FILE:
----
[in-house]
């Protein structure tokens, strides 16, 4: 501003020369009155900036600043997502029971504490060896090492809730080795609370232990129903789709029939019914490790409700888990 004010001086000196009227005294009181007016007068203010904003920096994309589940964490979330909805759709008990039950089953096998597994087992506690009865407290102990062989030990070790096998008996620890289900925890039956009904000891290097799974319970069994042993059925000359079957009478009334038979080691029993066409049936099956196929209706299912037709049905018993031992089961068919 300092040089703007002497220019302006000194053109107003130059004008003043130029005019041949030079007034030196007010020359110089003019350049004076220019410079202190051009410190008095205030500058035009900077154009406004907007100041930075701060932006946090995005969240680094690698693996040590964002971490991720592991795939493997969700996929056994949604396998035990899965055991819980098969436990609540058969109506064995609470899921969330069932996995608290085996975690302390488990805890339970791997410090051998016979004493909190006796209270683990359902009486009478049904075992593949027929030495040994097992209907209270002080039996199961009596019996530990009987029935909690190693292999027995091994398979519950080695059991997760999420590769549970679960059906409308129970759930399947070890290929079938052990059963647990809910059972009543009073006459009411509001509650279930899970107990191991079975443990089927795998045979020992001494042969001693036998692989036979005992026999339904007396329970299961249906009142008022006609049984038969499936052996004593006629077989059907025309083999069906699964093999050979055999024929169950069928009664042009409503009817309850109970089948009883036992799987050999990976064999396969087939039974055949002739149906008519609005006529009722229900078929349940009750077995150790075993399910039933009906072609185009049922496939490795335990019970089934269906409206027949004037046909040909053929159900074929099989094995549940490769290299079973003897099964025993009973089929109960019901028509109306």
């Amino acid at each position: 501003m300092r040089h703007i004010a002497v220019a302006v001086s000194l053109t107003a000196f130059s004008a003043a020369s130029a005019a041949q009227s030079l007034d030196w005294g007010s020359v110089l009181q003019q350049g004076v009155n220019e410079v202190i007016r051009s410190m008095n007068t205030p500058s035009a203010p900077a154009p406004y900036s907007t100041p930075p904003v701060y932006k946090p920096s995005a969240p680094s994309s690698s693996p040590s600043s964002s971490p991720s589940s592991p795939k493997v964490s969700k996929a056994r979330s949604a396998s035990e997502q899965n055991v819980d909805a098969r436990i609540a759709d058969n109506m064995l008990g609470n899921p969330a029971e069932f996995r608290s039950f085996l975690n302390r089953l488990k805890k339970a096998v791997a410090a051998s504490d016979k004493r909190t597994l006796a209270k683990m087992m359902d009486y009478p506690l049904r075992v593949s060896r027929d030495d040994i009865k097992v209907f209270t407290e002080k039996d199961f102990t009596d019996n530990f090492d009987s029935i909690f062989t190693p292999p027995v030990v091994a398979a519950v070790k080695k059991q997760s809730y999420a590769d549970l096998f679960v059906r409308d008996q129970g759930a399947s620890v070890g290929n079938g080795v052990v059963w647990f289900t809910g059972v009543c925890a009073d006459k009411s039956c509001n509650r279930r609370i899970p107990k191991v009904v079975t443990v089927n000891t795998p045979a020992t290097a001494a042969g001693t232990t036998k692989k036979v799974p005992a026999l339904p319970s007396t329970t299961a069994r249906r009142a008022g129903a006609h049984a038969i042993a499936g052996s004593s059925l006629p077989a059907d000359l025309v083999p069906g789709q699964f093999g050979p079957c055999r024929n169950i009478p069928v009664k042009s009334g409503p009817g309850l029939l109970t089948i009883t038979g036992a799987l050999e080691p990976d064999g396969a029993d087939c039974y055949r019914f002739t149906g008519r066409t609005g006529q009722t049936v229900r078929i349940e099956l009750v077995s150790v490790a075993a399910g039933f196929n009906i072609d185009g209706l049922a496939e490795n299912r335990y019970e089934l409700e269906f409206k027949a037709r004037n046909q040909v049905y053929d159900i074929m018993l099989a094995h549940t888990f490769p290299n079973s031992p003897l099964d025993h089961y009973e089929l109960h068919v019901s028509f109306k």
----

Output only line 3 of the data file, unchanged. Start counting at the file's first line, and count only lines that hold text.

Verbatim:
């Amino acid at each position: 501003m300092r040089h703007i004010a002497v220019a302006v001086s000194l053109t107003a000196f130059s004008a003043a020369s130029a005019a041949q009227s030079l007034d030196w005294g007010s020359v110089l009181q003019q350049g004076v009155n220019e410079v202190i007016r051009s410190m008095n007068t205030p500058s035009a203010p900077a154009p406004y900036s907007t100041p930075p904003v701060y932006k946090p920096s995005a969240p680094s994309s690698s693996p040590s600043s964002s971490p991720s589940s592991p795939k493997v964490s969700k996929a056994r979330s949604a396998s035990e997502q899965n055991v819980d909805a098969r436990i609540a759709d058969n109506m064995l008990g609470n899921p969330a029971e069932f996995r608290s039950f085996l975690n302390r089953l488990k805890k339970a096998v791997a410090a051998s504490d016979k004493r909190t597994l006796a209270k683990m087992m359902d009486y009478p506690l049904r075992v593949s060896r027929d030495d040994i009865k097992v209907f209270t407290e002080k039996d199961f102990t009596d019996n530990f090492d009987s029935i909690f062989t190693p292999p027995v030990v091994a398979a519950v070790k080695k059991q997760s809730y999420a590769d549970l096998f679960v059906r409308d008996q129970g759930a399947s620890v070890g290929n079938g080795v052990v059963w647990f289900t809910g059972v009543c925890a009073d006459k009411s039956c509001n509650r279930r609370i899970p107990k191991v009904v079975t443990v089927n000891t795998p045979a020992t290097a001494a042969g001693t232990t036998k692989k036979v799974p005992a026999l339904p319970s007396t329970t299961a069994r249906r009142a008022g129903a006609h049984a038969i042993a499936g052996s004593s059925l006629p077989a059907d000359l025309v083999p069906g789709q699964f093999g050979p079957c055999r024929n169950i009478p069928v009664k042009s009334g409503p009817g309850l029939l109970t089948i009883t038979g036992a799987l050999e080691p990976d064999g396969a029993d087939c039974y055949r019914f002739t149906g008519r066409t609005g006529q009722t049936v229900r078929i349940e099956l009750v077995s150790v490790a075993a399910g039933f196929n009906i072609d185009g209706l049922a496939e490795n299912r335990y019970e089934l409700e269906f409206k027949a037709r004037n046909q040909v049905y053929d159900i074929m018993l099989a094995h549940t888990f490769p290299n079973s031992p003897l099964d025993h089961y009973e089929l109960h068919v019901s028509f109306k």